• WSATools (free) allows you to sideload Android apps on Win11. This makes available many Android downloads that are not available on Win11’s Amazon App Store. (Be careful not to load malware, though.)
  • ShareX (free) not only enables screen captures on Win11 but is also an easy way to make a screen recording, save it as an animated GIF file, and more.
  • Grover Pro ($2.99) is a podcast app with a large library of programs ready for you. Listen to NPR, the TED Radio Hour, Radiolab, and many others.
  • eReader ($3.89) displays e-book formats — such as MOBI, PDF, and even TXT files — and supports word search, tags, and quick-view links. It’s especially good at turning pages on touchscreen-enabled desktops and laptops.

Grover Pro podcast library
Figure 3. Grover Pro offers a wide variety of podcasts and an easy-to-use interface for collecting and listening to them.Source: Beebom

The best resource I’ve found for reviewing and linking to such Win11 apps is a Beebom article by Arjun Sha. I don’t know whether one of the above-named extensions will make you desperate to install the new OS. But there’s nothing inherently wrong with Win11, if it does something you want.

Acquiescing to a new version of Windows is as inevitable as a solar eclipse

If you’re really, really averse to Windows 11, take heart! You might be able to skip it entirely.

Microsoft announced in September 2022 that it was switching to “a single Windows 11 feature update annually.” This abandoned the company’s previous twice-a-year policy for new features. (Patches will still arrive monthly.)

Rumors attributed to anonymous developers say Redmond has also decided to go back to its old once-every-three-years goal for “major” editions of Windows (version 11, 12, 13, and so forth). For examples of such reports, see articles by XDA Developers, Windows Report, and Deskmodder.

Asked for a response, a Microsoft spokesperson said: “We do not comment on rumors.” But it’s easy to imagine that a version of Windows with a new number may arrive 36 months after Win11 shipped. Three years is almost as often as a total eclipse is visible somewhere on Earth, and it means we could be getting Windows 12 as soon as 2024.

I’m not holding my breath or anything like that, but I’ll let you know as soon as I see it.

(Microsoft executives had said in 2015 that Windows 10 would be “the last version of Windows.” Redmond would simply issue more and more patches without ever changing the version number. Ha-ha-ha! I’m kind of glad that idea got scrapped — even Volkswagen doesn’t make its classic Bug anymore — and we’re better for it, as Mark Hachman explains in a PCWorld article.)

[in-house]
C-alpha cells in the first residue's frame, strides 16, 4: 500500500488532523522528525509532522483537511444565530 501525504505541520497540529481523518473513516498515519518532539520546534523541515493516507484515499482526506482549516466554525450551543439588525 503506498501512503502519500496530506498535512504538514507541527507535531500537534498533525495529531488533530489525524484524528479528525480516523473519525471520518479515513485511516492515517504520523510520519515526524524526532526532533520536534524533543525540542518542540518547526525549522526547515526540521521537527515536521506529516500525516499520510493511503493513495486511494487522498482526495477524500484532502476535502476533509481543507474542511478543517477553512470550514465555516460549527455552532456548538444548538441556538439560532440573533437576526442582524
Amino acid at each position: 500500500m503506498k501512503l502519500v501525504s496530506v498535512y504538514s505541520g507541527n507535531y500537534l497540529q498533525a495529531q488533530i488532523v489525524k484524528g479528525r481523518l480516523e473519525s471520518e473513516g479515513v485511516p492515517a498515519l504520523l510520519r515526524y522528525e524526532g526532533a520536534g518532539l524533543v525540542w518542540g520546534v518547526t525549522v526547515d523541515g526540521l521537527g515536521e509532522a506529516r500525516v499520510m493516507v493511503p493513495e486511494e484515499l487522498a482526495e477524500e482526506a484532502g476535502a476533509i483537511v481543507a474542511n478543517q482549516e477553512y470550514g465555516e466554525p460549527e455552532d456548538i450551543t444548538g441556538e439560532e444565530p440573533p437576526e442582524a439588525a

If you’re interested in Windows 11 — or it’s already running on one or more of your devices — be sure to pay attention to the Win11 2022 Update, also known as Version 22H2. Read the following columns by our own Susan Bradley and Will Fastie about the update:

Studying all that should give you plenty to chew on before you determine whether to dive into Win11 or run far, far away.

For those who are sticking with Windows 10: Be aware that Win10 Version 21H1 — which was released in May 2021 — will hit Redmond’s end-of-life rules on December 13, 2022. On that date, Microsoft will cease releasing security patches and updates for 21H1, the company recently announced.

So you’ll need to upgrade to at least Version 21H2, which is very similar. But first read Susan’s cautions in her October 5, 2022, alert: MS DEFCON-2: Windows 10 22H2 expected this month.

Whew! It seems that there’s always more and more we need to learn about how to operate these “time-saving devices” we all surrounded ourselves with. Oh, well — it’s better than going back to typewriters and snail mail, I guess.

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The PUBLIC DEFENDER column is Brian Livingston’s campaign to give you consumer protection from tech. If it’s irritating you, and it has an “on” switch, he’ll take the case! Brian is a successful dot-com entrepreneur, author or co-author of 11 Windows Secrets books, and author of the new fintech book Muscular Portfolios. Get his free monthly newsletter.



SSD article draws much comment

Talk Bubbles

Ben Myers’s recent column, Real-life SSD reliability must be managed, caught our readers’ attention and resulted in a very active forum topic.

Perhaps this should not be surprising, given the importance of solid-state drives these days. SSDs of up to 1TB have become so commonplace and so economical that even entry-level PCs and laptops are equipped with such devices. The performance boost they provide is a compelling feature.

Many readers chimed in to share their experiences with SSDs and to provide additional insights.

What’s been your experience? Hop on over to the forum and tell us about it!

P.S. When posting to the forums, don’t forget to sign in!

Here are the other stories in this week’s Plus Newsletter


Peter Deegan

Use free Teams to make calls like Zoom

By Peter Deegan

Anyone can use Teams Free to set up a group call with video, screen sharing, and other goodies — bypassing all the other Teams stuff about channels, posts, and mentions — which can confuse less-confident computer users.

Microsoft Teams has a lot going for it, perhaps too much at times. In this article, I’ll explain how to use it for one-to-one and small-group calls. I’ll also review which features are available and what’s not possible with Teams Free.

Microsoft loves to confuse Teams customers by mixing up the free and paid options. Many of the promoted “Teams features” are really for paid plans only — but you’d know that only by looking in the very fine print.


Deanna McElveen

How to get out of Windows’ Automatic Repair loop

By Randy McElveen

There are hundreds of reasons why your PC might get stuck trying to repair itself, putting your PC into an Automatic Repair loop.

Many of these can be complicated software issues or hardware failures. But don’t bring your computer to me just yet. There are many very small issues that can cause a no-boot situation. In this article, I’m going to describe a few simple things you can try before calling a pro.


Susan Bradley

When newer isn’t more secure, or better

By Susan Bradley

It’s a dirty little secret in software — when new code is added to existing code, it doesn’t always result in a more secure system.

Let me give you a specific example. Recently, Microsoft announced that there had been targeted attacks against ten organizations using fully patched Exchange servers. To gain access, the attackers needed rights on the server.

That meant they had already employed a successful phishing attack.